Ron Johnson judges

Wisconsin’s Republican senator has approved lifetime positions for several nominees who were vigorously opposed by coalitions of civil rights groups.

In light of the Dobbs decision by the US Supreme Court, Sen. Ron Johnson has flip-flopped and shifted his views on how to restrict women’s reproductive freedom, but he remains consistent in supporting the right-wing members’ decision to repeal Roe v. Wade in June.

“I’m fully supportive of what the Supreme Court did,” Johnson told the host of a right-wing radio show. “I obviously confirmed the justices that handed down that correct decision.”

Johnson knows his power as a US senator is not limited to confirming Supreme Court nominees. The Wisconsin Republican has spent 12 years voting on nominees for federal judgeships, many with lifetime appointments. While he may be happy to talk about the justices, it’s not clear if he shares the same enthusiasm for the positions taken by some of the judges he has voted to confirm over the years—with views that include opposition to same-sex marriage and the freedom to purchase contraceptives, and even hesitancy to agree that the historic Brown v. Board of Education decision that ended segregation in public schools was correctly decided.

Here are some of the judges who Johnson approved, according to information provided to UpNorthNews—and the actions and statements that indicate a record of hostility toward women, minorities, and LGBTQ rights.

Howard Nielson was confirmed on a near-party line 51-47 vote in 2019. All Senate Democrats and one Republican opposed his appointment because of his past work that helped pave the way for the US Justice Department—under George W. Bush—to condone torture. Outside of government, Nielson has also done legal work in private practice aimed at ending same-sex marriage rights in California. He’s been more lenient towards others, though. In 2020, he sentenced a Latter-day Saint bishop to 46 months of incarceration for possession of child pornography, near the bottom end of sentencing guidelines.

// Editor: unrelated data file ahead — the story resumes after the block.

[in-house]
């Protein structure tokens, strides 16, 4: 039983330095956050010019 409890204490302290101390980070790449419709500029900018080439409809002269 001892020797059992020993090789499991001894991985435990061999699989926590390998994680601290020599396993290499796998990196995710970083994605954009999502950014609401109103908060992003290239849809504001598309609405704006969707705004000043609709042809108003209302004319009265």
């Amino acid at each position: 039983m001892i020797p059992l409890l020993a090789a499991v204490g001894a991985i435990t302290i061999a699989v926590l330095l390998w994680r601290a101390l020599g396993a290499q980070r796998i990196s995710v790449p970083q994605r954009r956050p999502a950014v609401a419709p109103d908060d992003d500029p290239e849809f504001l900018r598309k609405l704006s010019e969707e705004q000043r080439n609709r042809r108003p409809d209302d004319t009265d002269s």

Matthew Kacsmaryk was confirmed on a near-party line vote. All Senate Democrats and one Republican opposed his appointment, which was highlighted in one news article with the headline: “Senate Advances Trump Court Pick Opposed By Pretty Much Every LGBTQ Rights Group Ever.” As deputy general counsel for First Liberty Institute, a right-wing Christian advocacy group, Kacsmaryk opposed protections for LGBTQ people in employment, housing and health care, implying their concerns should not be taken as seriously as other forms of discrimination. He also called including protections for LGBTQ people in the Violence Against Women Act “a grave mistake.” Kacsmaryk was sharply critical of Obergefell v. Hodges, the 2015 US Supreme Court decision legalizing same-sex marriage. In anticipation of the Obergefell decision, he wrote an essay in the National Catholic Register that opposed premarital sex and was riddled with quotation marks around words like “LGBT,” “full equality,” “gender identity,” and “marriage.”